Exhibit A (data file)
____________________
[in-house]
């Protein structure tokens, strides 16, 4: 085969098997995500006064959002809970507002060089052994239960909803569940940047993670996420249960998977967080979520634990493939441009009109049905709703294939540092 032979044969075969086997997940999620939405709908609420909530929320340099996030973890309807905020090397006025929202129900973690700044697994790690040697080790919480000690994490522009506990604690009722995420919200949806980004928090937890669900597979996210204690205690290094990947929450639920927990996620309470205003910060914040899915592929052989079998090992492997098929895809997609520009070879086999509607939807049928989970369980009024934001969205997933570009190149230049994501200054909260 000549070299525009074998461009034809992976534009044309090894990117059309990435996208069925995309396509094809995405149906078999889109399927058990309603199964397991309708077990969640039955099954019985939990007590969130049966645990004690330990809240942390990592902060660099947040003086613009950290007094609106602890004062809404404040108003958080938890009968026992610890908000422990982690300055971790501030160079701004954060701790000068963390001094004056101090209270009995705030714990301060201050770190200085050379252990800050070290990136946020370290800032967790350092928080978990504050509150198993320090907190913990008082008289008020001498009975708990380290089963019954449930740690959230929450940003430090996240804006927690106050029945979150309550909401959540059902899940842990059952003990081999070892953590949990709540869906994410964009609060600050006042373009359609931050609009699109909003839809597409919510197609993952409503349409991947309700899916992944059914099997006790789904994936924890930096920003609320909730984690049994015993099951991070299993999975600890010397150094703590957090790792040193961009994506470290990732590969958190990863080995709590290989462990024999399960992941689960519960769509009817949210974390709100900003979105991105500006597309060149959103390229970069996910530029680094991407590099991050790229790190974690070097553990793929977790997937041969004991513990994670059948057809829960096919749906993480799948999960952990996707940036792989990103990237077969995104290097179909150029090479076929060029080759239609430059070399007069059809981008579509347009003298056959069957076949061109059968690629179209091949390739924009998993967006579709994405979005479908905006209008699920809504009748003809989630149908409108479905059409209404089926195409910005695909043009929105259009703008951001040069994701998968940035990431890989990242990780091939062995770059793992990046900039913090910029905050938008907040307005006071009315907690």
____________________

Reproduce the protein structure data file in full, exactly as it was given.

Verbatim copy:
[in-house]
């Protein structure tokens, strides 16, 4: 085969098997995500006064959002809970507002060089052994239960909803569940940047993670996420249960998977967080979520634990493939441009009109049905709703294939540092 032979044969075969086997997940999620939405709908609420909530929320340099996030973890309807905020090397006025929202129900973690700044697994790690040697080790919480000690994490522009506990604690009722995420919200949806980004928090937890669900597979996210204690205690290094990947929450639920927990996620309470205003910060914040899915592929052989079998090992492997098929895809997609520009070879086999509607939807049928989970369980009024934001969205997933570009190149230049994501200054909260 000549070299525009074998461009034809992976534009044309090894990117059309990435996208069925995309396509094809995405149906078999889109399927058990309603199964397991309708077990969640039955099954019985939990007590969130049966645990004690330990809240942390990592902060660099947040003086613009950290007094609106602890004062809404404040108003958080938890009968026992610890908000422990982690300055971790501030160079701004954060701790000068963390001094004056101090209270009995705030714990301060201050770190200085050379252990800050070290990136946020370290800032967790350092928080978990504050509150198993320090907190913990008082008289008020001498009975708990380290089963019954449930740690959230929450940003430090996240804006927690106050029945979150309550909401959540059902899940842990059952003990081999070892953590949990709540869906994410964009609060600050006042373009359609931050609009699109909003839809597409919510197609993952409503349409991947309700899916992944059914099997006790789904994936924890930096920003609320909730984690049994015993099951991070299993999975600890010397150094703590957090790792040193961009994506470290990732590969958190990863080995709590290989462990024999399960992941689960519960769509009817949210974390709100900003979105991105500006597309060149959103390229970069996910530029680094991407590099991050790229790190974690070097553990793929977790997937041969004991513990994670059948057809829960096919749906993480799948999960952990996707940036792989990103990237077969995104290097179909150029090479076929060029080759239609430059070399007069059809981008579509347009003298056959069957076949061109059968690629179209091949390739924009998993967006579709994405979005479908905006209008699920809504009748003809989630149908409108479905059409209404089926195409910005695909043009929105259009703008951001040069994701998968940035990431890989990242990780091939062995770059793992990046900039913090910029905050938008907040307005006071009315907690």